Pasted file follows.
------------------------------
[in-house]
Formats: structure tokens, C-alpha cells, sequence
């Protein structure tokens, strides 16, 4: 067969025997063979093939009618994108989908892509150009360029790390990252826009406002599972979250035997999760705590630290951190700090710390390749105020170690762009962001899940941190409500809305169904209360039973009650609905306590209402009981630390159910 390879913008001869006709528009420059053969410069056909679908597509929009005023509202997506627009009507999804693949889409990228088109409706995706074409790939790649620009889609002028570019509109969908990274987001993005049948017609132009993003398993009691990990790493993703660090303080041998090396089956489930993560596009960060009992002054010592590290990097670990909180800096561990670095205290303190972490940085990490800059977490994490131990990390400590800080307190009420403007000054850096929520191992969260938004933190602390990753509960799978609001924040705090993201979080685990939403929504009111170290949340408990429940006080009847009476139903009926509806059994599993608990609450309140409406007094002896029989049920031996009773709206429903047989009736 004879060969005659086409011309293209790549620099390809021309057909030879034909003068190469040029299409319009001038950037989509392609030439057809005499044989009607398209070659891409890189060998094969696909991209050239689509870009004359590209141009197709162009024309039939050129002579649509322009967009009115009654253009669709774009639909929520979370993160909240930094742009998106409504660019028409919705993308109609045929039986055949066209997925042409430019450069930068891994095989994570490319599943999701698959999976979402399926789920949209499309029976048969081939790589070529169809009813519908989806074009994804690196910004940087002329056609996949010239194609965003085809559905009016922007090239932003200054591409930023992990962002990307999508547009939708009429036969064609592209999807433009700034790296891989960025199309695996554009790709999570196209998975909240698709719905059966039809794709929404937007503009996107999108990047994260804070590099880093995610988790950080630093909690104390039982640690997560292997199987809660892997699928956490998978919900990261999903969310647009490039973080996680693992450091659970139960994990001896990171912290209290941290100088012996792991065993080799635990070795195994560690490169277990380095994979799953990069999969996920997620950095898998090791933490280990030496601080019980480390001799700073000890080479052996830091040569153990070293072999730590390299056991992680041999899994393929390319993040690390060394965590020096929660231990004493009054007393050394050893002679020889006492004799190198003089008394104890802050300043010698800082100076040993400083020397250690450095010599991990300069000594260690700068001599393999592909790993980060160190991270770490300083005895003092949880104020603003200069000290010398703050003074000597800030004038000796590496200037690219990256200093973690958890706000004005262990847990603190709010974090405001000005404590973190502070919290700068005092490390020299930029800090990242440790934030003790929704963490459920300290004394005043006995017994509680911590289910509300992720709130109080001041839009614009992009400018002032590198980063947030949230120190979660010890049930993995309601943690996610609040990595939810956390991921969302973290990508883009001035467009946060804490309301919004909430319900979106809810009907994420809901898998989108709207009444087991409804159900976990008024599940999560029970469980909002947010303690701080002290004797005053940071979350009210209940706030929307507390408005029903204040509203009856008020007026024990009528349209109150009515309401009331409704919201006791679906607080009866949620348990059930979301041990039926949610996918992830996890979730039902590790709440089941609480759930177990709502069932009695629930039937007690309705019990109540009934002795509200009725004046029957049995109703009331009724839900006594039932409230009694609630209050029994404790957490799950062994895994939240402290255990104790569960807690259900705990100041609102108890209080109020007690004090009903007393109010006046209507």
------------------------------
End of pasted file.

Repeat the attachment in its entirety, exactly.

[in-house]
Formats: structure tokens, C-alpha cells, sequence
């Protein structure tokens, strides 16, 4: 067969025997063979093939009618994108989908892509150009360029790390990252826009406002599972979250035997999760705590630290951190700090710390390749105020170690762009962001899940941190409500809305169904209360039973009650609905306590209402009981630390159910 390879913008001869006709528009420059053969410069056909679908597509929009005023509202997506627009009507999804693949889409990228088109409706995706074409790939790649620009889609002028570019509109969908990274987001993005049948017609132009993003398993009691990990790493993703660090303080041998090396089956489930993560596009960060009992002054010592590290990097670990909180800096561990670095205290303190972490940085990490800059977490994490131990990390400590800080307190009420403007000054850096929520191992969260938004933190602390990753509960799978609001924040705090993201979080685990939403929504009111170290949340408990429940006080009847009476139903009926509806059994599993608990609450309140409406007094002896029989049920031996009773709206429903047989009736 004879060969005659086409011309293209790549620099390809021309057909030879034909003068190469040029299409319009001038950037989509392609030439057809005499044989009607398209070659891409890189060998094969696909991209050239689509870009004359590209141009197709162009024309039939050129002579649509322009967009009115009654253009669709774009639909929520979370993160909240930094742009998106409504660019028409919705993308109609045929039986055949066209997925042409430019450069930068891994095989994570490319599943999701698959999976979402399926789920949209499309029976048969081939790589070529169809009813519908989806074009994804690196910004940087002329056609996949010239194609965003085809559905009016922007090239932003200054591409930023992990962002990307999508547009939708009429036969064609592209999807433009700034790296891989960025199309695996554009790709999570196209998975909240698709719905059966039809794709929404937007503009996107999108990047994260804070590099880093995610988790950080630093909690104390039982640690997560292997199987809660892997699928956490998978919900990261999903969310647009490039973080996680693992450091659970139960994990001896990171912290209290941290100088012996792991065993080799635990070795195994560690490169277990380095994979799953990069999969996920997620950095898998090791933490280990030496601080019980480390001799700073000890080479052996830091040569153990070293072999730590390299056991992680041999899994393929390319993040690390060394965590020096929660231990004493009054007393050394050893002679020889006492004799190198003089008394104890802050300043010698800082100076040993400083020397250690450095010599991990300069000594260690700068001599393999592909790993980060160190991270770490300083005895003092949880104020603003200069000290010398703050003074000597800030004038000796590496200037690219990256200093973690958890706000004005262990847990603190709010974090405001000005404590973190502070919290700068005092490390020299930029800090990242440790934030003790929704963490459920300290004394005043006995017994509680911590289910509300992720709130109080001041839009614009992009400018002032590198980063947030949230120190979660010890049930993995309601943690996610609040990595939810956390991921969302973290990508883009001035467009946060804490309301919004909430319900979106809810009907994420809901898998989108709207009444087991409804159900976990008024599940999560029970469980909002947010303690701080002290004797005053940071979350009210209940706030929307507390408005029903204040509203009856008020007026024990009528349209109150009515309401009331409704919201006791679906607080009866949620348990059930979301041990039926949610996918992830996890979730039902590790709440089941609480759930177990709502069932009695629930039937007690309705019990109540009934002795509200009725004046029957049995109703009331009724839900006594039932409230009694609630209050029994404790957490799950062994895994939240402290255990104790569960807690259900705990100041609102108890209080109020007690004090009903007393109010006046209507």